A deep health care divide in Rick Perry’s Texas
The Lone Star State has the highest rate of uninsured residents in the nation. This has created a yawning gap between rich and poor for even basic treatment.
HOUSTON - The cutting edge treatments and renowned doctors here at the Texas Medical Center draw Arab sheiks and former first ladies to gleaming facilities adorned with spraying fountains and aquariums. Billed as the world’s largest medical campus, the towering glass and sandstone buildings house 14 hospitals and three medical schools, spread across 14 square blocks.
But for the more than 6 million Texans without health insurance, these world-class institutions remain largely out of reach. Texas has the highest rate of uninsured people in the country - 24.6 percent - and the number of uninsured that has grown by 35 percent during Governor Rick Perry’s 11-year tenure. And here in Harris County, which includes Houston, the state’s largest city, the picture is even more troubling: One out of three people lacks insurance.
“This is ground zero in the health care disaster,’’ said Dr. Leonard Zwelling, an oncologist at The University of Texas M.D. Anderson Cancer Center. “Houston is such a rich city, with some of the best medical care in the world. . . . And yet the people without insurance have a heck of a time getting into most of these facilities because they can’t pay.’’
And what is the price Texas pays for so many without insurance? A host of health problems, researchers have found. Overall health care quality for Texas is poorer than in every other state, especially when it comes to preventive, acute, and chronic care, as well as care for diabetes, heart, and respiratory diseases, according to the 2010 report of the federal Agency for Healthcare Research and Quality.
Texas ranks third to last in the country for the percentage of adults with a regular source of medical care, according to Commonwealth Fund data on state health system performance. It places 39th among the states in the percentage of adults over 50 who receive recommended screenings such as mammograms and colonoscopies. A fifth of its pregnant women receive no prenatal care in their first trimester.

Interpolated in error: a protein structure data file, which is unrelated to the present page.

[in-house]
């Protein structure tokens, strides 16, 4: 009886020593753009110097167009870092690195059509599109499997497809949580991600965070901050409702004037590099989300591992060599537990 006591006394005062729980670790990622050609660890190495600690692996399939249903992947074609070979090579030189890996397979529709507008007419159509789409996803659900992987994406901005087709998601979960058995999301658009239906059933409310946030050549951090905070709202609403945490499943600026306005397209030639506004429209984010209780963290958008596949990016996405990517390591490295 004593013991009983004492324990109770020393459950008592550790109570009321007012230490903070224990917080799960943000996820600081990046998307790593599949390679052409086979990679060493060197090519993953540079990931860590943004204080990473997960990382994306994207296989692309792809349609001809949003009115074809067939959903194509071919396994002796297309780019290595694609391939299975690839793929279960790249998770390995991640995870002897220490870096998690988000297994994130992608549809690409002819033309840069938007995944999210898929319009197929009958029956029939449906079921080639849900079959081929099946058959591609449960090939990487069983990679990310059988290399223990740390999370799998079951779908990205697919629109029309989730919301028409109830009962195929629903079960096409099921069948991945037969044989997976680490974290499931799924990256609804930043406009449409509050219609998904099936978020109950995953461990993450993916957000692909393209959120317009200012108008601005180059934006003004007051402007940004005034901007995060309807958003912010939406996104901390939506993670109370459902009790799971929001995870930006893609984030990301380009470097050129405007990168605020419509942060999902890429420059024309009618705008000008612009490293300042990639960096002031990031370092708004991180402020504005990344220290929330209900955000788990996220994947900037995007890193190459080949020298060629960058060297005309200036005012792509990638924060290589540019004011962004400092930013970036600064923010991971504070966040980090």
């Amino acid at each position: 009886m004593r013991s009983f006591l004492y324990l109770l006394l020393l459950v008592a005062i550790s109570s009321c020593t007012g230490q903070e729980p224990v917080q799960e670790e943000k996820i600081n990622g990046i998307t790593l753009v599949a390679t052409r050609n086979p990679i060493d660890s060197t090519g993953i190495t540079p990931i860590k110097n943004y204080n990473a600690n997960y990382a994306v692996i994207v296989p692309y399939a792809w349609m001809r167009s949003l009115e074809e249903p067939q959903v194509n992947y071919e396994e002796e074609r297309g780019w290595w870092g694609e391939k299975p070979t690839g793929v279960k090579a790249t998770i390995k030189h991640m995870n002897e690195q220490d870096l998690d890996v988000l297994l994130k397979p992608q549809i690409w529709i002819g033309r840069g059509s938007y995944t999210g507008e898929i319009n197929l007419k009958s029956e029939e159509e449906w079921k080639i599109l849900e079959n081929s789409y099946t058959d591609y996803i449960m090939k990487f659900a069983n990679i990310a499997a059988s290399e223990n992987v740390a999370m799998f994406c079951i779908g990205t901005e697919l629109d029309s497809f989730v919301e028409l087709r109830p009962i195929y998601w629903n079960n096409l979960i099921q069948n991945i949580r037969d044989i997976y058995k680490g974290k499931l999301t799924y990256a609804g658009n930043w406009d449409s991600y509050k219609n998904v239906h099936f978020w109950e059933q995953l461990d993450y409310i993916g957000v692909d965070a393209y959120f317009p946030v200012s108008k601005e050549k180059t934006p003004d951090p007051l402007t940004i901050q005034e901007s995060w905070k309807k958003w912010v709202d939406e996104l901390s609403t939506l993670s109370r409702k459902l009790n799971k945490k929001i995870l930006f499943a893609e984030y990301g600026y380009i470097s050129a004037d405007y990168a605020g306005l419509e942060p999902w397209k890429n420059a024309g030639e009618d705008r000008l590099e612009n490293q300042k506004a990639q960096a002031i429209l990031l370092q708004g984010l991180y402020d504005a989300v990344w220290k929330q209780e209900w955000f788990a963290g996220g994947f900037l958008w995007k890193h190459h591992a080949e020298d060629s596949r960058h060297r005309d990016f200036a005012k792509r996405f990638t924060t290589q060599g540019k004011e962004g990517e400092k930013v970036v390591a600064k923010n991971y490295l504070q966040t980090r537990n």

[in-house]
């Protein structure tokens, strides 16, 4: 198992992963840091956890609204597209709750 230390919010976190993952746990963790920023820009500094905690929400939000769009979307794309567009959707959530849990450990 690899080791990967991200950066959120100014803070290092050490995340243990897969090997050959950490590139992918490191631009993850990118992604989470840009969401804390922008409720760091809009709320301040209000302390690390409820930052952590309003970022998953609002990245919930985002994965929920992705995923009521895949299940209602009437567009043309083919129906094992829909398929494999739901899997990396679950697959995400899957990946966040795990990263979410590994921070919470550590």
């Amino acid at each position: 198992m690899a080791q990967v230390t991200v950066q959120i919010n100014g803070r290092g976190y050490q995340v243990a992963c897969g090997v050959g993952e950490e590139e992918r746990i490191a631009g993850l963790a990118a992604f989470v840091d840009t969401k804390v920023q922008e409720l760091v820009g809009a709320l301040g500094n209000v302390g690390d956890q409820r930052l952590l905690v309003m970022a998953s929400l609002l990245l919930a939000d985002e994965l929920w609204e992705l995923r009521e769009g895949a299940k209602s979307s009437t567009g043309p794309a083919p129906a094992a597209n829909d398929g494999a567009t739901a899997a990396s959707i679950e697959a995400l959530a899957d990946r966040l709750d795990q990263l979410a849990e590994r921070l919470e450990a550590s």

And in a state where 16.8 percent of children are uninsured, more than all but one other state, only half of Texas children have a medical provider who knows them and coordinates their care. More than a third of them have not received recommended medical and preventive care within the year, and immunization rates are low as well. Texas also ranks last in the country in the percent of children who receive needed mental health care.
Doctors recount horror stories of uninsured patients who die of treatable diseases because families delay seeking medical help or must endure long waits for appointments with specialists.
Dr. Katherine Yudeh King, a pediatrician at Ben Taub General Hospital, which serves a large uninsured population, said one of her patients, a 15-month-old boy, died from dehydration due to diarrhea because his family brought him to the hospital too late, assuming they could not afford care.
“This is the type of thing that happens in Somalia and other developing nations, not something that should happen in Houston,’’ said King, one of the founding members of Doctors for Change, a group that advocates for universal health care in Harris County.
Another uninsured patient, a 16-year-old boy, was repeatedly treated by emergency room doctors for chest pain because he did not have a primary care physician, King said. Doctors eventually discovered a tumor in his chest. The delay in care led to a more advanced cancer that was inoperable. The boy died within a year.
Other doctors tell of uninsured children dying from vaccine-preventable diseases such as influenza and hepatitis A, and patients being admitted into the emergency room for uncontrolled asthma and diabetes. Doctors here routinely see untreated infections of the ear, sinus, or tooth spreading to the brain, requiring surgery, and bone infections that result in permanent disability.
“This is an everyday occurrence,’’ said Dr. Claire Bocchini, another Houston pediatrician who specializes in infectious diseases and is president of Doctors for Change.
As underfunded as the state’s health safety net has been, conditions stand to worsen. In the last legislative session that ended in May, the state cut two thirds of the funding for women’s health clinics and underfunded Medicaid by almost $4 billion, in addition to cutting hospital reimbursements. This follows other health cuts in the Perry years.